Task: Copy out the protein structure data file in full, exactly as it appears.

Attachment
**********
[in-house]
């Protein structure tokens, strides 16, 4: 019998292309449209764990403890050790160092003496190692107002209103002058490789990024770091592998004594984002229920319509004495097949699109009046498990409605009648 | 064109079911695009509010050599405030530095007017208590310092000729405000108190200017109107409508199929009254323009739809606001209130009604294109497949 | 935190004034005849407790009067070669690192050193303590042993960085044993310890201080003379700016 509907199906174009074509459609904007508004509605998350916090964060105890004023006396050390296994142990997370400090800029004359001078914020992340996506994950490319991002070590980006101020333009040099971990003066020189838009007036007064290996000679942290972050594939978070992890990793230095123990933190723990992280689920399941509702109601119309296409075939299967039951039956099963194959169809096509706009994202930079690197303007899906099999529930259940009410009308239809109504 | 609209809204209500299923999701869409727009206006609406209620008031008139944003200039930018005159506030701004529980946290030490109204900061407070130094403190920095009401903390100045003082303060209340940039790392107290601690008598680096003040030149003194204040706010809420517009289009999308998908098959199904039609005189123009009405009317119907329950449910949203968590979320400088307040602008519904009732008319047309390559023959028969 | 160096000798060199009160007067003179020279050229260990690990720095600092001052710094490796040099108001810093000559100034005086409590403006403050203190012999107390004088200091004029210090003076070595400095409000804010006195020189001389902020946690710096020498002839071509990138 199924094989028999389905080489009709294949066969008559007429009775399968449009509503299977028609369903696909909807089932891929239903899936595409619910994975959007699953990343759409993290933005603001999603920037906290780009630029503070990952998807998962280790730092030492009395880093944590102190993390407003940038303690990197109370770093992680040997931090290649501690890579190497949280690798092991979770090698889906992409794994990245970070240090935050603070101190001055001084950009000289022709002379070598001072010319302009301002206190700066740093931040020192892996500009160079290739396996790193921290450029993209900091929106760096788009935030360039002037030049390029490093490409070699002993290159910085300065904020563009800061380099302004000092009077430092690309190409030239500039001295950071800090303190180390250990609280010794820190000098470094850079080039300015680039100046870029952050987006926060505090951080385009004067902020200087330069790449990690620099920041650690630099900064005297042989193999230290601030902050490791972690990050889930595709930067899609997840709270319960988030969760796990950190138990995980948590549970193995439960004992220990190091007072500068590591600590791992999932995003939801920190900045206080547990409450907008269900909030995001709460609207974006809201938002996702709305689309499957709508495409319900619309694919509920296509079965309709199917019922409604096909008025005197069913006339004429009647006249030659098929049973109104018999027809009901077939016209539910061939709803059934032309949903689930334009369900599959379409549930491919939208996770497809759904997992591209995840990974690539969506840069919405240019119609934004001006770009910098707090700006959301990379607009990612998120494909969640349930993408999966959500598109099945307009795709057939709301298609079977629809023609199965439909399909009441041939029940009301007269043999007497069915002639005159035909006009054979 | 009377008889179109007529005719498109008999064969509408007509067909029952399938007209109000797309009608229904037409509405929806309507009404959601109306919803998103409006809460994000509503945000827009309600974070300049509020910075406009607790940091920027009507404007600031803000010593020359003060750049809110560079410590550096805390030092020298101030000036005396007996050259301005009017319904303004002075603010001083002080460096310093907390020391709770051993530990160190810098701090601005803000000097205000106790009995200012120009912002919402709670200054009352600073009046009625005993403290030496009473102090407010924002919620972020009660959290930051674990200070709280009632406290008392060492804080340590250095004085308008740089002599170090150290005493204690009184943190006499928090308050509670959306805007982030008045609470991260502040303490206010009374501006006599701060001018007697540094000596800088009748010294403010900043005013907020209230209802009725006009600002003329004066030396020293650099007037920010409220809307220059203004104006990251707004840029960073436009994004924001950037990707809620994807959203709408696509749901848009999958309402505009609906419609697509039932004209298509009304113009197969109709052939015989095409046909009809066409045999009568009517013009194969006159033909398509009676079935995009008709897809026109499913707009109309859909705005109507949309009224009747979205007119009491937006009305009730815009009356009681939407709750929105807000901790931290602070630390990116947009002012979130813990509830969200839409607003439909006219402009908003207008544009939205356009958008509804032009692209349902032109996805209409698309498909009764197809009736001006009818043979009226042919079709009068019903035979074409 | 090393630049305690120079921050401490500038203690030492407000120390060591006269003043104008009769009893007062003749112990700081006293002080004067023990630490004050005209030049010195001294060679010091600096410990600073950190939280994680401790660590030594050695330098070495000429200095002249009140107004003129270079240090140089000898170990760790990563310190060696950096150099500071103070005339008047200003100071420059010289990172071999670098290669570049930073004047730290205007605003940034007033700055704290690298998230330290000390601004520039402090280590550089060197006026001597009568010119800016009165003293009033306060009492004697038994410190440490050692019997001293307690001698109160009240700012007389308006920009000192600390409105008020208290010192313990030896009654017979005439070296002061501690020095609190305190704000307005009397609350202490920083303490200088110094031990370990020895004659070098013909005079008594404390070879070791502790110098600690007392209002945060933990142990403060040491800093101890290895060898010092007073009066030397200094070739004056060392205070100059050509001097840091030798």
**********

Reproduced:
[in-house]
């Protein structure tokens, strides 16, 4: 019998292309449209764990403890050790160092003496190692107002209103002058490789990024770091592998004594984002229920319509004495097949699109009046498990409605009648 | 064109079911695009509010050599405030530095007017208590310092000729405000108190200017109107409508199929009254323009739809606001209130009604294109497949 | 935190004034005849407790009067070669690192050193303590042993960085044993310890201080003379700016 509907199906174009074509459609904007508004509605998350916090964060105890004023006396050390296994142990997370400090800029004359001078914020992340996506994950490319991002070590980006101020333009040099971990003066020189838009007036007064290996000679942290972050594939978070992890990793230095123990933190723990992280689920399941509702109601119309296409075939299967039951039956099963194959169809096509706009994202930079690197303007899906099999529930259940009410009308239809109504 | 609209809204209500299923999701869409727009206006609406209620008031008139944003200039930018005159506030701004529980946290030490109204900061407070130094403190920095009401903390100045003082303060209340940039790392107290601690008598680096003040030149003194204040706010809420517009289009999308998908098959199904039609005189123009009405009317119907329950449910949203968590979320400088307040602008519904009732008319047309390559023959028969 | 160096000798060199009160007067003179020279050229260990690990720095600092001052710094490796040099108001810093000559100034005086409590403006403050203190012999107390004088200091004029210090003076070595400095409000804010006195020189001389902020946690710096020498002839071509990138 199924094989028999389905080489009709294949066969008559007429009775399968449009509503299977028609369903696909909807089932891929239903899936595409619910994975959007699953990343759409993290933005603001999603920037906290780009630029503070990952998807998962280790730092030492009395880093944590102190993390407003940038303690990197109370770093992680040997931090290649501690890579190497949280690798092991979770090698889906992409794994990245970070240090935050603070101190001055001084950009000289022709002379070598001072010319302009301002206190700066740093931040020192892996500009160079290739396996790193921290450029993209900091929106760096788009935030360039002037030049390029490093490409070699002993290159910085300065904020563009800061380099302004000092009077430092690309190409030239500039001295950071800090303190180390250990609280010794820190000098470094850079080039300015680039100046870029952050987006926060505090951080385009004067902020200087330069790449990690620099920041650690630099900064005297042989193999230290601030902050490791972690990050889930595709930067899609997840709270319960988030969760796990950190138990995980948590549970193995439960004992220990190091007072500068590591600590791992999932995003939801920190900045206080547990409450907008269900909030995001709460609207974006809201938002996702709305689309499957709508495409319900619309694919509920296509079965309709199917019922409604096909008025005197069913006339004429009647006249030659098929049973109104018999027809009901077939016209539910061939709803059934032309949903689930334009369900599959379409549930491919939208996770497809759904997992591209995840990974690539969506840069919405240019119609934004001006770009910098707090700006959301990379607009990612998120494909969640349930993408999966959500598109099945307009795709057939709301298609079977629809023609199965439909399909009441041939029940009301007269043999007497069915002639005159035909006009054979 | 009377008889179109007529005719498109008999064969509408007509067909029952399938007209109000797309009608229904037409509405929806309507009404959601109306919803998103409006809460994000509503945000827009309600974070300049509020910075406009607790940091920027009507404007600031803000010593020359003060750049809110560079410590550096805390030092020298101030000036005396007996050259301005009017319904303004002075603010001083002080460096310093907390020391709770051993530990160190810098701090601005803000000097205000106790009995200012120009912002919402709670200054009352600073009046009625005993403290030496009473102090407010924002919620972020009660959290930051674990200070709280009632406290008392060492804080340590250095004085308008740089002599170090150290005493204690009184943190006499928090308050509670959306805007982030008045609470991260502040303490206010009374501006006599701060001018007697540094000596800088009748010294403010900043005013907020209230209802009725006009600002003329004066030396020293650099007037920010409220809307220059203004104006990251707004840029960073436009994004924001950037990707809620994807959203709408696509749901848009999958309402505009609906419609697509039932004209298509009304113009197969109709052939015989095409046909009809066409045999009568009517013009194969006159033909398509009676079935995009008709897809026109499913707009109309859909705005109507949309009224009747979205007119009491937006009305009730815009009356009681939407709750929105807000901790931290602070630390990116947009002012979130813990509830969200839409607003439909006219402009908003207008544009939205356009958008509804032009692209349902032109996805209409698309498909009764197809009736001006009818043979009226042919079709009068019903035979074409 | 090393630049305690120079921050401490500038203690030492407000120390060591006269003043104008009769009893007062003749112990700081006293002080004067023990630490004050005209030049010195001294060679010091600096410990600073950190939280994680401790660590030594050695330098070495000429200095002249009140107004003129270079240090140089000898170990760790990563310190060696950096150099500071103070005339008047200003100071420059010289990172071999670098290669570049930073004047730290205007605003940034007033700055704290690298998230330290000390601004520039402090280590550089060197006026001597009568010119800016009165003293009033306060009492004697038994410190440490050692019997001293307690001698109160009240700012007389308006920009000192600390409105008020208290010192313990030896009654017979005439070296002061501690020095609190305190704000307005009397609350202490920083303490200088110094031990370990020895004659070098013909005079008594404390070879070791502790110098600690007392209002945060933990142990403060040491800093101890290895060898010092007073009066030397200094070739004056060392205070100059050509001097840091030798």